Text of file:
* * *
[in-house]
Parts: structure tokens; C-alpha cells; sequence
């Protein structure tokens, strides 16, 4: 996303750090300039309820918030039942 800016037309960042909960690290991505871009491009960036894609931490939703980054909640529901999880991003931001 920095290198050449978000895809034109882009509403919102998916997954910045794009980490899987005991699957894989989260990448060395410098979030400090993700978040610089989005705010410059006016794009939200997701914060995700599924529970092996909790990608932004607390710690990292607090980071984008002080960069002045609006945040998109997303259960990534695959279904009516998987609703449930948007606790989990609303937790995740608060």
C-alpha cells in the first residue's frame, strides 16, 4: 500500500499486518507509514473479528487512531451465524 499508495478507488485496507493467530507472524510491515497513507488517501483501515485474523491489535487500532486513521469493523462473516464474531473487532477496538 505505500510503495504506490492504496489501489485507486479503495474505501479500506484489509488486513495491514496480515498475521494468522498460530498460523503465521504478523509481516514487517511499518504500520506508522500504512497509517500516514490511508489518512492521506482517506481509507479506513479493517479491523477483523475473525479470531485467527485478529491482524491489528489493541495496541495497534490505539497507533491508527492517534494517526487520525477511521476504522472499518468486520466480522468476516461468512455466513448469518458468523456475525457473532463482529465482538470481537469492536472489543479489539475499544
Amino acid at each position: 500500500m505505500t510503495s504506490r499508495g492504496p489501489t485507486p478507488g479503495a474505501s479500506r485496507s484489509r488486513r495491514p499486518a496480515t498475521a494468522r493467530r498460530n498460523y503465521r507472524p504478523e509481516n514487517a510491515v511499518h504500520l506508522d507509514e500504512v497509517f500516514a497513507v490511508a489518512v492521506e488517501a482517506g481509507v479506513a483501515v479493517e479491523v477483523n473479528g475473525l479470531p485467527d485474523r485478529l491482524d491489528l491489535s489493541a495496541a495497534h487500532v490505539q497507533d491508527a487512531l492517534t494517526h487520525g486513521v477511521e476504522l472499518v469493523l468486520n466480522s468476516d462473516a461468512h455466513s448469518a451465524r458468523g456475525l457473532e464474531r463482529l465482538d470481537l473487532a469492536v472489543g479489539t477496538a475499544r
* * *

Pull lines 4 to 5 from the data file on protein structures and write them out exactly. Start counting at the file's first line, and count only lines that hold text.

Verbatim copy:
C-alpha cells in the first residue's frame, strides 16, 4: 500500500499486518507509514473479528487512531451465524 499508495478507488485496507493467530507472524510491515497513507488517501483501515485474523491489535487500532486513521469493523462473516464474531473487532477496538 505505500510503495504506490492504496489501489485507486479503495474505501479500506484489509488486513495491514496480515498475521494468522498460530498460523503465521504478523509481516514487517511499518504500520506508522500504512497509517500516514490511508489518512492521506482517506481509507479506513479493517479491523477483523475473525479470531485467527485478529491482524491489528489493541495496541495497534490505539497507533491508527492517534494517526487520525477511521476504522472499518468486520466480522468476516461468512455466513448469518458468523456475525457473532463482529465482538470481537469492536472489543479489539475499544
Amino acid at each position: 500500500m505505500t510503495s504506490r499508495g492504496p489501489t485507486p478507488g479503495a474505501s479500506r485496507s484489509r488486513r495491514p499486518a496480515t498475521a494468522r493467530r498460530n498460523y503465521r507472524p504478523e509481516n514487517a510491515v511499518h504500520l506508522d507509514e500504512v497509517f500516514a497513507v490511508a489518512v492521506e488517501a482517506g481509507v479506513a483501515v479493517e479491523v477483523n473479528g475473525l479470531p485467527d485474523r485478529l491482524d491489528l491489535s489493541a495496541a495497534h487500532v490505539q497507533d491508527a487512531l492517534t494517526h487520525g486513521v477511521e476504522l472499518v469493523l468486520n466480522s468476516d462473516a461468512h455466513s448469518a451465524r458468523g456475525l457473532e464474531r463482529l465482538d470481537l473487532a469492536v472489543g479489539t477496538a475499544r